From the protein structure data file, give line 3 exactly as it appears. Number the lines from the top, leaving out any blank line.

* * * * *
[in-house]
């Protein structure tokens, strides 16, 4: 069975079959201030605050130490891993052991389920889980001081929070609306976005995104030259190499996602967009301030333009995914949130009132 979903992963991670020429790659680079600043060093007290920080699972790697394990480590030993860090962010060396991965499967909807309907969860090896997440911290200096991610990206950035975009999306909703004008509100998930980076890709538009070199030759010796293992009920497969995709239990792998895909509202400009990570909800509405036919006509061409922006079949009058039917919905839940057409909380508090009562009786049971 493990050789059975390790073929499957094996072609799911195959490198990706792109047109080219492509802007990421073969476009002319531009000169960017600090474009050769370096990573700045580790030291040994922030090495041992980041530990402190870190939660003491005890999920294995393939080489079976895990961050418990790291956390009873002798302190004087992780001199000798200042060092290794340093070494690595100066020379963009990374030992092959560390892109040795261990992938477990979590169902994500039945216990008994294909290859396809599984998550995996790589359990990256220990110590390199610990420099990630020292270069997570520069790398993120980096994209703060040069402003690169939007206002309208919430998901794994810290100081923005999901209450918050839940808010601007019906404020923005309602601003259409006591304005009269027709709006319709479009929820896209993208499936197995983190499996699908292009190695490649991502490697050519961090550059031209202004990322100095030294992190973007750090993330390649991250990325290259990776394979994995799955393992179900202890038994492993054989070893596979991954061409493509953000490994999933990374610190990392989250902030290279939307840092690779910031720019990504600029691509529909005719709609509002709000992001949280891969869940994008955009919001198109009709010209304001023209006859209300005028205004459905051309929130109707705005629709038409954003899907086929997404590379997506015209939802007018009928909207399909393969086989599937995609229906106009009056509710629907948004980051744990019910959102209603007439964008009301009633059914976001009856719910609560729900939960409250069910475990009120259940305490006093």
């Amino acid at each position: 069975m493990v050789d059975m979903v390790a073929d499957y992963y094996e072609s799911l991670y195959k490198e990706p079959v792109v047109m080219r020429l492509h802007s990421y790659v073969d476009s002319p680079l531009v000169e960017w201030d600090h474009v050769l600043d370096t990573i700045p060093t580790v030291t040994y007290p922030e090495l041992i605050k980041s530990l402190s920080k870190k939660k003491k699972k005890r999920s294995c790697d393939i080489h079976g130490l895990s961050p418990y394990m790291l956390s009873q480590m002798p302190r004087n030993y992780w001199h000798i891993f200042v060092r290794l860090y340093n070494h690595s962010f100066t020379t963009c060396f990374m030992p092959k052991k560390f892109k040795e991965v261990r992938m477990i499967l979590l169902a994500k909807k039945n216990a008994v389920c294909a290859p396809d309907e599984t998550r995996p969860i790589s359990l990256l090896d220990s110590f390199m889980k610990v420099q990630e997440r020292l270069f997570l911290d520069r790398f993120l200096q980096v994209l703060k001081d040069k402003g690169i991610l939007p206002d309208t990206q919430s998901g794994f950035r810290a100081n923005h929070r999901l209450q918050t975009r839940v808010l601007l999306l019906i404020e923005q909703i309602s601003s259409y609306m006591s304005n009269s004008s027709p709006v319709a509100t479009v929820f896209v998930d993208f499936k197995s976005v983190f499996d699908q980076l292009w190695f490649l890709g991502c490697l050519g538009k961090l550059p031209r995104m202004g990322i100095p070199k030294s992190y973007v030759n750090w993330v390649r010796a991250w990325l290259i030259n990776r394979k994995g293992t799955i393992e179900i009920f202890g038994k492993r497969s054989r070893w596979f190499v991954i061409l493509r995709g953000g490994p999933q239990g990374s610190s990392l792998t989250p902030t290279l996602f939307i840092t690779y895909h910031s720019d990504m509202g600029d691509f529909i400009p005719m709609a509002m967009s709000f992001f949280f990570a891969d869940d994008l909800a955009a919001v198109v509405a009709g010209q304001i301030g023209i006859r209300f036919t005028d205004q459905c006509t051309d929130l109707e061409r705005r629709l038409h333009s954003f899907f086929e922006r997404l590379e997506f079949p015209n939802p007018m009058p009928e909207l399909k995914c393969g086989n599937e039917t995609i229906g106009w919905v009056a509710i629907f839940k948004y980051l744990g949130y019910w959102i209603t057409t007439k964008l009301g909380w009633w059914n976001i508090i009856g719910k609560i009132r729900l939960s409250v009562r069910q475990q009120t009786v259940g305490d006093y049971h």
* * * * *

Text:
């Amino acid at each position: 069975m493990v050789d059975m979903v390790a073929d499957y992963y094996e072609s799911l991670y195959k490198e990706p079959v792109v047109m080219r020429l492509h802007s990421y790659v073969d476009s002319p680079l531009v000169e960017w201030d600090h474009v050769l600043d370096t990573i700045p060093t580790v030291t040994y007290p922030e090495l041992i605050k980041s530990l402190s920080k870190k939660k003491k699972k005890r999920s294995c790697d393939i080489h079976g130490l895990s961050p418990y394990m790291l956390s009873q480590m002798p302190r004087n030993y992780w001199h000798i891993f200042v060092r290794l860090y340093n070494h690595s962010f100066t020379t963009c060396f990374m030992p092959k052991k560390f892109k040795e991965v261990r992938m477990i499967l979590l169902a994500k909807k039945n216990a008994v389920c294909a290859p396809d309907e599984t998550r995996p969860i790589s359990l990256l090896d220990s110590f390199m889980k610990v420099q990630e997440r020292l270069f997570l911290d520069r790398f993120l200096q980096v994209l703060k001081d040069k402003g690169i991610l939007p206002d309208t990206q919430s998901g794994f950035r810290a100081n923005h929070r999901l209450q918050t975009r839940v808010l601007l999306l019906i404020e923005q909703i309602s601003s259409y609306m006591s304005n009269s004008s027709p709006v319709a509100t479009v929820f896209v998930d993208f499936k197995s976005v983190f499996d699908q980076l292009w190695f490649l890709g991502c490697l050519g538009k961090l550059p031209r995104m202004g990322i100095p070199k030294s992190y973007v030759n750090w993330v390649r010796a991250w990325l290259i030259n990776r394979k994995g293992t799955i393992e179900i009920f202890g038994k492993r497969s054989r070893w596979f190499v991954i061409l493509r995709g953000g490994p999933q239990g990374s610190s990392l792998t989250p902030t290279l996602f939307i840092t690779y895909h910031s720019d990504m509202g600029d691509f529909i400009p005719m709609a509002m967009s709000f992001f949280f990570a891969d869940d994008l909800a955009a919001v198109v509405a009709g010209q304001i301030g023209i006859r209300f036919t005028d205004q459905c006509t051309d929130l109707e061409r705005r629709l038409h333009s954003f899907f086929e922006r997404l590379e997506f079949p015209n939802p007018m009058p009928e909207l399909k995914c393969g086989n599937e039917t995609i229906g106009w919905v009056a509710i629907f839940k948004y980051l744990g949130y019910w959102i209603t057409t007439k964008l009301g909380w009633w059914n976001i508090i009856g719910k609560i009132r729900l939960s409250v009562r069910q475990q009120t009786v259940g305490d006093y049971h």